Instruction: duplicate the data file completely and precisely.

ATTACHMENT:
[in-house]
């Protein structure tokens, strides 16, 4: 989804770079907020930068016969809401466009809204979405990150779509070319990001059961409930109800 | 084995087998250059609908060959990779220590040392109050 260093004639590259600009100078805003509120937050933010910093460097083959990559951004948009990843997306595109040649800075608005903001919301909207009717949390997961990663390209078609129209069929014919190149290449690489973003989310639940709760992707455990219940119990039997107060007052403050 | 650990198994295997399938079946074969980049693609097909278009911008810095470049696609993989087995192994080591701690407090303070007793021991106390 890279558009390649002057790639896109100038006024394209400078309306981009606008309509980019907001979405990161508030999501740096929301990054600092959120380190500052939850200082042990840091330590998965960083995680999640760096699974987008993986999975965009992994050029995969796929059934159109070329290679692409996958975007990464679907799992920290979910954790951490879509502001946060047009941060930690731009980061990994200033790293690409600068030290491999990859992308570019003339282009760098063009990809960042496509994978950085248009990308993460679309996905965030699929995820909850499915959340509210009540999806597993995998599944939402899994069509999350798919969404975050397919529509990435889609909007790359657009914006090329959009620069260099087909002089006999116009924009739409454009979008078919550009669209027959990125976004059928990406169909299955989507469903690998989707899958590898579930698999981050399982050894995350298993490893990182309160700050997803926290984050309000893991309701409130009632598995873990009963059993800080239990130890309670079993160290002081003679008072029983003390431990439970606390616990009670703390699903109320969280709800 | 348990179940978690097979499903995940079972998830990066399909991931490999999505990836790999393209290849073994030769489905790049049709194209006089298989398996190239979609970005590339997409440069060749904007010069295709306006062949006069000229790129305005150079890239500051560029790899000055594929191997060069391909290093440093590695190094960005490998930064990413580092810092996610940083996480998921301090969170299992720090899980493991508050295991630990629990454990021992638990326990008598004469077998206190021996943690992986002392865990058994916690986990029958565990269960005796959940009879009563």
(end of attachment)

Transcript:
[in-house]
């Protein structure tokens, strides 16, 4: 989804770079907020930068016969809401466009809204979405990150779509070319990001059961409930109800 | 084995087998250059609908060959990779220590040392109050 260093004639590259600009100078805003509120937050933010910093460097083959990559951004948009990843997306595109040649800075608005903001919301909207009717949390997961990663390209078609129209069929014919190149290449690489973003989310639940709760992707455990219940119990039997107060007052403050 | 650990198994295997399938079946074969980049693609097909278009911008810095470049696609993989087995192994080591701690407090303070007793021991106390 890279558009390649002057790639896109100038006024394209400078309306981009606008309509980019907001979405990161508030999501740096929301990054600092959120380190500052939850200082042990840091330590998965960083995680999640760096699974987008993986999975965009992994050029995969796929059934159109070329290679692409996958975007990464679907799992920290979910954790951490879509502001946060047009941060930690731009980061990994200033790293690409600068030290491999990859992308570019003339282009760098063009990809960042496509994978950085248009990308993460679309996905965030699929995820909850499915959340509210009540999806597993995998599944939402899994069509999350798919969404975050397919529509990435889609909007790359657009914006090329959009620069260099087909002089006999116009924009739409454009979008078919550009669209027959990125976004059928990406169909299955989507469903690998989707899958590898579930698999981050399982050894995350298993490893990182309160700050997803926290984050309000893991309701409130009632598995873990009963059993800080239990130890309670079993160290002081003679008072029983003390431990439970606390616990009670703390699903109320969280709800 | 348990179940978690097979499903995940079972998830990066399909991931490999999505990836790999393209290849073994030769489905790049049709194209006089298989398996190239979609970005590339997409440069060749904007010069295709306006062949006069000229790129305005150079890239500051560029790899000055594929191997060069391909290093440093590695190094960005490998930064990413580092810092996610940083996480998921301090969170299992720090899980493991508050295991630990629990454990021992638990326990008598004469077998206190021996943690992986002392865990058994916690986990029958565990269960005796959940009879009563």